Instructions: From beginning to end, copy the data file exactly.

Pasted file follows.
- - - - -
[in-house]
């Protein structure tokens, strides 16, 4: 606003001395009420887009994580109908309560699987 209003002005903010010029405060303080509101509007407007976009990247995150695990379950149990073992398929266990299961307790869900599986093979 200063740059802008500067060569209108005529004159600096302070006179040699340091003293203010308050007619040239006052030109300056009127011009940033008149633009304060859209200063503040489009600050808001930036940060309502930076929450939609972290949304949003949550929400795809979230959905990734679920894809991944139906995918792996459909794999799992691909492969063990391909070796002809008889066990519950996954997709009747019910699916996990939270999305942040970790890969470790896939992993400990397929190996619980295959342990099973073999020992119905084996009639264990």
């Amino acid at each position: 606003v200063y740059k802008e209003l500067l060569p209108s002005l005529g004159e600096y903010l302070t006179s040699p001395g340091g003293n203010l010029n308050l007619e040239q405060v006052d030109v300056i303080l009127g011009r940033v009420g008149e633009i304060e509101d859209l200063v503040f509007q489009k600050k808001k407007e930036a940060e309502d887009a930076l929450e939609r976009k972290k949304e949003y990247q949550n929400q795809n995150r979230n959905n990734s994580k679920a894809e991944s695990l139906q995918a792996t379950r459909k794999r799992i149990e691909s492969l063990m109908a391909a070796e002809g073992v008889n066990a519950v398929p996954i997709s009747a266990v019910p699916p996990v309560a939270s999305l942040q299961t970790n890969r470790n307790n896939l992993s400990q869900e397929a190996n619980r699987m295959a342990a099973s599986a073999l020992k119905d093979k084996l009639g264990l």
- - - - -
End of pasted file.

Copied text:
[in-house]
């Protein structure tokens, strides 16, 4: 606003001395009420887009994580109908309560699987 209003002005903010010029405060303080509101509007407007976009990247995150695990379950149990073992398929266990299961307790869900599986093979 200063740059802008500067060569209108005529004159600096302070006179040699340091003293203010308050007619040239006052030109300056009127011009940033008149633009304060859209200063503040489009600050808001930036940060309502930076929450939609972290949304949003949550929400795809979230959905990734679920894809991944139906995918792996459909794999799992691909492969063990391909070796002809008889066990519950996954997709009747019910699916996990939270999305942040970790890969470790896939992993400990397929190996619980295959342990099973073999020992119905084996009639264990």
């Amino acid at each position: 606003v200063y740059k802008e209003l500067l060569p209108s002005l005529g004159e600096y903010l302070t006179s040699p001395g340091g003293n203010l010029n308050l007619e040239q405060v006052d030109v300056i303080l009127g011009r940033v009420g008149e633009i304060e509101d859209l200063v503040f509007q489009k600050k808001k407007e930036a940060e309502d887009a930076l929450e939609r976009k972290k949304e949003y990247q949550n929400q795809n995150r979230n959905n990734s994580k679920a894809e991944s695990l139906q995918a792996t379950r459909k794999r799992i149990e691909s492969l063990m109908a391909a070796e002809g073992v008889n066990a519950v398929p996954i997709s009747a266990v019910p699916p996990v309560a939270s999305l942040q299961t970790n890969r470790n307790n896939l992993s400990q869900e397929a190996n619980r699987m295959a342990a099973s599986a073999l020992k119905d093979k084996l009639g264990l």